• The Bluetooth protocol is defined by the Bluetooth Special Interest Group (SIG). Bluetooth Smart, a derivative of Bluetooth Classic designed for ultra-low-power consumption is used to wirelessly connect devices over short distances in a simple way, with minimal system requirements. The Bluetooth Smart standard is defined in the latest Bluetooth 4.2 standard and is ideal for applications that require low power consumption, operate on a coin-cell battery, are small in size and low in cost. The next revision of the standard is expected to bring additional features such as mesh networking, extended range and higher data rate support that overcome some of the limitations of Bluetooth Smart in the context of home automation.
  • The WiFi protocol is defined by the WiFi Alliance as a Wireless Local Area Network (WLAN) based on the IEEE 802.11 standards. The protocol is mainly used to connect devices such as personal computers, video game consoles, smartphones, tablets and digital cameras to the Internet. WiFi uses the 2.4 GHz ultra-high frequency and 5 GHz super-high frequency ISM (industrial, scientific and medical) bands. In addition to allowing Internet connection in the home, WiFi can be used for city-wide or building-wide Internet connection. The WiFi protocol features high data rates that make it suitable for content-heavy applications. The WiFi Alliance is developing a version of the standard (802.11ah) targeting low power. This version has not yet been standardized, limiting the use of WiFi in wearables and other low-power IoT applications.
  • The ZigBee protocol is defined by the ZigBee Alliance and is based on the IEEE 802.15.4 standards for the PHY and MAC. It is a communication protocol that is simpler and more cost-effective than WiFi used in electrical meters, traffic management systems and other applications requiring low-power consumption and wireless data transfer at low rates. Zigbee’s adoption has been relatively modest in domains besides industrial automation. Recently other protocols based on the 802.15.4 standards, such as Thread Group, have emerged to address the limitations of ZigBee and have higher potential for adoption in the smart home.

Table 1: Wireless connectivity solutions comparisons for IoT applications (+++ = best, - = worst)  

The above wireless connectivity protocols are optimized for personal-wide and home-wide networks. Low power, wide area networks for city-wide automation make use of cellular-like protocols specialized for low power dissipation, such as the ones advocated by LoRa Alliance, SigFOX and 3GPP. In particular, 3GPP is standardizing low-power protocols based on LTE such as LTE-M, LTE-Cat 0.

Bluetooth Smart Protocol Stack

Bluetooth Smart is a layered protocol (Figure 2). At the lowest physical layer, the PHY consists of the RF transceiver and baseband features such as modulation and demodulation of the Bluetooth signal. The Link Layer establishes and manages the connections between devices, as well as other low level and security functions. Together, these layers are termed “Controller Subsystem” in the Bluetooth specification.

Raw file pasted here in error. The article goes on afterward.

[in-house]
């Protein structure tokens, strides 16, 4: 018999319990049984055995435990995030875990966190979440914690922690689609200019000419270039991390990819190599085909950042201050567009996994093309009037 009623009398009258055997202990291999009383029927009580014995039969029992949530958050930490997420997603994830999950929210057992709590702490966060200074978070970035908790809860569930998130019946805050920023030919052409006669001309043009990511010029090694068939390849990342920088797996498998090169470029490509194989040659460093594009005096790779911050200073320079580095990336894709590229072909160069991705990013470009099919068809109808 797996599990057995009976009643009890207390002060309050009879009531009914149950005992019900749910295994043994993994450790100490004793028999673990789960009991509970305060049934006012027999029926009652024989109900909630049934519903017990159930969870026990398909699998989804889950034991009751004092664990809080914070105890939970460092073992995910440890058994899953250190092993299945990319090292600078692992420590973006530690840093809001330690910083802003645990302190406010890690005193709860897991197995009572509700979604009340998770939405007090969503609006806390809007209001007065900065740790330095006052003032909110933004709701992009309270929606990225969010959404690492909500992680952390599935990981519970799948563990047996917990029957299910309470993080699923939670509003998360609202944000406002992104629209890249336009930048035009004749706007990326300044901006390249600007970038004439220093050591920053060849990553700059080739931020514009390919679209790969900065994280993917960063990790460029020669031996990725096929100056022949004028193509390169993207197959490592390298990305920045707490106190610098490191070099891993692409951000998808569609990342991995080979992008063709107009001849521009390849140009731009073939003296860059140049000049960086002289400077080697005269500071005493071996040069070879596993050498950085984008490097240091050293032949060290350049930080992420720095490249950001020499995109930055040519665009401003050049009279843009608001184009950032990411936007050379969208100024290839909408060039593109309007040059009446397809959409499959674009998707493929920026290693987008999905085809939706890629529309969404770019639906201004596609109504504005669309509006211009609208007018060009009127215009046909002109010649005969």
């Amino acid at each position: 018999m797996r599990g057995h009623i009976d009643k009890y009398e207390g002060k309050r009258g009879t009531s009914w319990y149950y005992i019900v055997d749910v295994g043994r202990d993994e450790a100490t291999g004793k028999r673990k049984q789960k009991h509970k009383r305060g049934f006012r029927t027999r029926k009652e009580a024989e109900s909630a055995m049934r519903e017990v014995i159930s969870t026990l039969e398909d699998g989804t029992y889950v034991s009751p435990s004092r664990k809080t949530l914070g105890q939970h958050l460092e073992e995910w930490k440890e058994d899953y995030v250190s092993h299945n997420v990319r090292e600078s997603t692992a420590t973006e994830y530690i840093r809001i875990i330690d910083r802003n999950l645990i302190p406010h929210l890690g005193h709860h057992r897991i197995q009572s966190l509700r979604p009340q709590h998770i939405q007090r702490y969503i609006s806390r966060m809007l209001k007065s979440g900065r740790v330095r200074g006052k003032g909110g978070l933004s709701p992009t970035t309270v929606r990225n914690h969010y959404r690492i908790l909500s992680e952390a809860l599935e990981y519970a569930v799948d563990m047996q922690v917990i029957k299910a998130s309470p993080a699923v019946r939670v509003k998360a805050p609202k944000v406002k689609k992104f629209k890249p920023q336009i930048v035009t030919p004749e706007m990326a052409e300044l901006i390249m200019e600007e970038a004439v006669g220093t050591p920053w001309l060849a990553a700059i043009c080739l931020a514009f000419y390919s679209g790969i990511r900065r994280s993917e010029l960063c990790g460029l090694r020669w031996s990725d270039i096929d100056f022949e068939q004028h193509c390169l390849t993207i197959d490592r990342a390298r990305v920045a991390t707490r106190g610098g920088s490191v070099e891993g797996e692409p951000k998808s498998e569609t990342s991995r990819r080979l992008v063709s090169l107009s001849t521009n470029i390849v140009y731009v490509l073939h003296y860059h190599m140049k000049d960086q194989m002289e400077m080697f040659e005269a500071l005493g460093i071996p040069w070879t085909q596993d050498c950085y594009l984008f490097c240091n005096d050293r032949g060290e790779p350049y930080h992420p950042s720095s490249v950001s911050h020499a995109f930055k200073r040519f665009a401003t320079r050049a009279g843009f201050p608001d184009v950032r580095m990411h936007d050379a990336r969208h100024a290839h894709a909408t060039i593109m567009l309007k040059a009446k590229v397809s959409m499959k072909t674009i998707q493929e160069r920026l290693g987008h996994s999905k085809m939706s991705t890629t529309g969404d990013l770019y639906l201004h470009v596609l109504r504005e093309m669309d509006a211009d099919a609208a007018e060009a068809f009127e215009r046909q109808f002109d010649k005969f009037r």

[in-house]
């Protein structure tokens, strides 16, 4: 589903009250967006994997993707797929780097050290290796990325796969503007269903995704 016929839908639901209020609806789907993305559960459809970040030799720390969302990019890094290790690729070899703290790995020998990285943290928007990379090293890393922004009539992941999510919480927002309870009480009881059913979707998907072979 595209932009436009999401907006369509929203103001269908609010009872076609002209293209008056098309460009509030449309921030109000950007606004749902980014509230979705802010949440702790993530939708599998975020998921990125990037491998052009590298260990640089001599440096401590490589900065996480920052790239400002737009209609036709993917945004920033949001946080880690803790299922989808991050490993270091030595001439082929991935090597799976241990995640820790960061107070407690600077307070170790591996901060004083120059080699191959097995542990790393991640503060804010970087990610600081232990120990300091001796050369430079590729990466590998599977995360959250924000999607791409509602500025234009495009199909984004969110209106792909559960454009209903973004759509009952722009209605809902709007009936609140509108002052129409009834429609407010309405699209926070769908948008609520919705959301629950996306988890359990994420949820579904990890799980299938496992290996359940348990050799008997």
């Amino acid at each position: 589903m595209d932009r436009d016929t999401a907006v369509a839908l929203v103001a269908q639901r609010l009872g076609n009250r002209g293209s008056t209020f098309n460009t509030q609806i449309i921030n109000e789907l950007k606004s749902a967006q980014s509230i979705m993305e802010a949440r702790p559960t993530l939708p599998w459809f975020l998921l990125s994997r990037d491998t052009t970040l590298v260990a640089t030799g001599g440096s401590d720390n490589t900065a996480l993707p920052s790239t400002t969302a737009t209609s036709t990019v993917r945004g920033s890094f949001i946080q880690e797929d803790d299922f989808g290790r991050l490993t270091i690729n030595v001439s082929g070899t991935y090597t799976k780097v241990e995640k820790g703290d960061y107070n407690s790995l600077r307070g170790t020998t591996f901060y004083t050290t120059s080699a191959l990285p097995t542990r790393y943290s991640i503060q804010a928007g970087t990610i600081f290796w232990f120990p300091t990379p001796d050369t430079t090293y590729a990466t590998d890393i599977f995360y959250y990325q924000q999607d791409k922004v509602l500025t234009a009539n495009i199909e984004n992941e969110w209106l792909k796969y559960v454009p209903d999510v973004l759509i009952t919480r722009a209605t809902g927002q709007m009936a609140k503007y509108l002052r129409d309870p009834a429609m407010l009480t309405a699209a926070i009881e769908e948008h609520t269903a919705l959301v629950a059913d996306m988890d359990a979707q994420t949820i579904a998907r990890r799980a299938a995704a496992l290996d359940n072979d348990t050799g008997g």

The application profiles are part of the “Host Subsystem” and are implemented as software running on a generic processor that may or may not be dedicated to the Bluetooth interface. Collectively, this implementation is called the Software Stack.

Figure 2: Layered Bluetooth Smart protocol stack

DesignWare Bluetooth Smart IP

Synopsys’ Bluetooth Smart IP is compliant with the latest Bluetooth Low-Energy standard and is thoroughly tested and qualified in accordance to the Bluetooth SIG procedures. The DesignWare® Bluetooth Smart IP is listed as a Qualified Design by the Bluetooth SIG.

As an Associate Member of the Bluetooth SIG, Synopsys provides SoC designers with high-quality Bluetooth Smart IP that implements the functionality defined by the latest releases of the standard, as well as the complete Bluetooth Smart protocol stack.

The DesignWare Bluetooth Smart IP complements Synopsys’ broad portfolio of silicon-proven IP solutions optimized for IoT applications. DesignWare Bluetooth Smart IP consumes very low power and operates down to sub-one volt supply, reducing power dissipation and extending battery life. The silicon-proven DesignWare Bluetooth Smart IP provides an integrated matching network for accurate signal and energy transfer between transceiver and antenna to reduce the requirement for external components, resulting in a lower bill of materials and a more compact board design. In addition to other processes, the PHY IP (Figure 3) available on 55-nm process technology, ideal for IoT SoCs, interoperates with multiple link layers and software stacks, enabling SoC designers to build complete Bluetooth solutions based on qualified IP.

Figure 3: DesignWare Bluetooth Smart IP block diagram on 55-nm process technology